Tragedies in Indonesia stress the need for high safety standards
- Plane crash that killed all 189 on board and ferry sinking in which only 18 survived underline the nation’s shocking transport record
Safe and reliable transport is a nation’s lifeline for economic development. Indonesia, which has signed up to China’s infrastructure development strategy, the “Belt and Road Initiative”, has long struggled to adequately deliver the essential element of growth. The crash last month of a passenger jet in which all 189 on board died was another reminder of deficiencies. Until officials are held accountable and safety regulations taken seriously, business and tourism will suffer.
Investigation of the accident involving a new Boeing 737 Max 8 of the budget carrier Lion Air is likely to take months. Concern about erroneous data from a sensor highlighted by the crash has prompted Boeing to alert pilots. Indonesia’s transport watchdog had already found from initial analysis of the flight recorder that the plane, which plunged into the Java Sea soon after take-off from Jakarta on a flight to Pangkal Pinang, had an air speed indicator problem on its fatal trip and three previous occasions. Company officials admitted the captain had wanted to turn back shortly before communications were lost. But the airline has a poor safety record, with at least 20 incidents since 2002 and the crash on October 29 was the second involving fatalities.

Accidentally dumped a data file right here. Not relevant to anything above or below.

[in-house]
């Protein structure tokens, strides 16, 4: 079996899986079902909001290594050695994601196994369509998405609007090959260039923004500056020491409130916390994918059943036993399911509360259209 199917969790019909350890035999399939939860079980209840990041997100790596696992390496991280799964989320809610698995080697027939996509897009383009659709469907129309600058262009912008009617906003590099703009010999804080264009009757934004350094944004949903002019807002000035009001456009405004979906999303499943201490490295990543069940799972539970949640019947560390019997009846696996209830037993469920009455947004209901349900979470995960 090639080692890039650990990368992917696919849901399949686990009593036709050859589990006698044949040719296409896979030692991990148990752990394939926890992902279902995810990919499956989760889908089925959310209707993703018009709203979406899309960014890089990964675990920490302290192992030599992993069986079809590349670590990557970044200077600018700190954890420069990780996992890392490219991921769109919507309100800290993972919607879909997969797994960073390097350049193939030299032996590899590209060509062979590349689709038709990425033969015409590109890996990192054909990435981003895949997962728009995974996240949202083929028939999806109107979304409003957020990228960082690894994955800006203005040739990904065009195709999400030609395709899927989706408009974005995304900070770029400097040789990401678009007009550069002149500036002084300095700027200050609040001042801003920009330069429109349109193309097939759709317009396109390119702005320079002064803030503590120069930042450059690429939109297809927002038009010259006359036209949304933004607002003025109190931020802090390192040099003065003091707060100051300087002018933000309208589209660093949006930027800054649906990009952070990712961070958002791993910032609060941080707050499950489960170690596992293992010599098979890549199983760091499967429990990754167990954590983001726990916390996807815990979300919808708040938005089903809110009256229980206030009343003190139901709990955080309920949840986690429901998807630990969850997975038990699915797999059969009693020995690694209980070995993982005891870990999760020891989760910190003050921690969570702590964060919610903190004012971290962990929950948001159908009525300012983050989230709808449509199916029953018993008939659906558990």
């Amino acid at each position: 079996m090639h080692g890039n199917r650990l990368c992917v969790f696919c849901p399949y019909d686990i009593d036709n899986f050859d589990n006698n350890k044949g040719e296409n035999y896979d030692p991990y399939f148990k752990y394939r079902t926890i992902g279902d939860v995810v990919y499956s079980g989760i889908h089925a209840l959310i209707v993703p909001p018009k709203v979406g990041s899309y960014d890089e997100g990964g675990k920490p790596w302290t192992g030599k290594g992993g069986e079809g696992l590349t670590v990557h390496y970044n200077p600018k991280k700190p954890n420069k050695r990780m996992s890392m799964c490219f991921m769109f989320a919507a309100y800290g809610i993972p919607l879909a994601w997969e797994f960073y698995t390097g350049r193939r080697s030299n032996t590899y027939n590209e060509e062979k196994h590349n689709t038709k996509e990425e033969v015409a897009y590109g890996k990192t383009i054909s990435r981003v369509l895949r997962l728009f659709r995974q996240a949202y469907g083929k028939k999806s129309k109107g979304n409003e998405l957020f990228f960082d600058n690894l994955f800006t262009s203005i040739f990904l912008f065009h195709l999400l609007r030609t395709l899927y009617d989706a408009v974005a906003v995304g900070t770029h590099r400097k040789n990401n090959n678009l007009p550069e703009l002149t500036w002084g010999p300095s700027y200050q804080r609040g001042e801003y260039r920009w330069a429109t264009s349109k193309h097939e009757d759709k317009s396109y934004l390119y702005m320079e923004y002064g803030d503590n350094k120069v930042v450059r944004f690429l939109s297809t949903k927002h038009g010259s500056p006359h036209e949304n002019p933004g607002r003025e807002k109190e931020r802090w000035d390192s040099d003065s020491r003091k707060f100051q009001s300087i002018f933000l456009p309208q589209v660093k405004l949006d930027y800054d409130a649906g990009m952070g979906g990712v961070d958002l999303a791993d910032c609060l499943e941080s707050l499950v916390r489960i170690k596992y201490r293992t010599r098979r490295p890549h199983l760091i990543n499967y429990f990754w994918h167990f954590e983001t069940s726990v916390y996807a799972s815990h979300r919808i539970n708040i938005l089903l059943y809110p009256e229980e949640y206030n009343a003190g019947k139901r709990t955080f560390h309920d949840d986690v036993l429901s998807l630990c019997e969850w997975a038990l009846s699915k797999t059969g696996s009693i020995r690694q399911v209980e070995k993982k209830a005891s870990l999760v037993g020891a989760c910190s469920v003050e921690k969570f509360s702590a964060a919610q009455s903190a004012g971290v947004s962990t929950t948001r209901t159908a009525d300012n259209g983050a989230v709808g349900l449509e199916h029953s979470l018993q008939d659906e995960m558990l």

Indonesians are saddened by the accident, but it is not a shock; the nation has a terrible record for transport safety. The tragedy came just five months after the full lifting of a ban by the European Union and United States of Indonesian planes using their airspace. Poor safety standards led to the imposition of the embargo in 2007 and carriers were gradually allowed to return as they complied with rules. Most of the accidents involved low-cost carriers such as Lion Air and Air Asia and airlines that have since gone out of business.
Bus and boat accidents also occur regularly, the worst this year being the sinking of a ferry on Lake Toba in North Sumatra in June, with only 18 passengers surviving. The vessel had a capacity of about 40, but at least 193 people were packed on its decks and many more may have perished as there were few life jackets and no official manifest. Investigations after such tragedies often point to overcrowding, inclement weather and a lack of safety equipment and crew training. Lessons are rarely learned, as proved by accidents that occur time and again in hauntingly familiar circumstances.
The same is too often true for plane accidents; they are often traced to pilot error, mechanical faults and poor weather. Some crashes cannot be avoided, but too many occur regularly for them to be dismissed as being bad luck. Ever-improving technology means that passengers should never be unnecessarily exposed to risk. Officials need to ensure companies comply with high safety standards.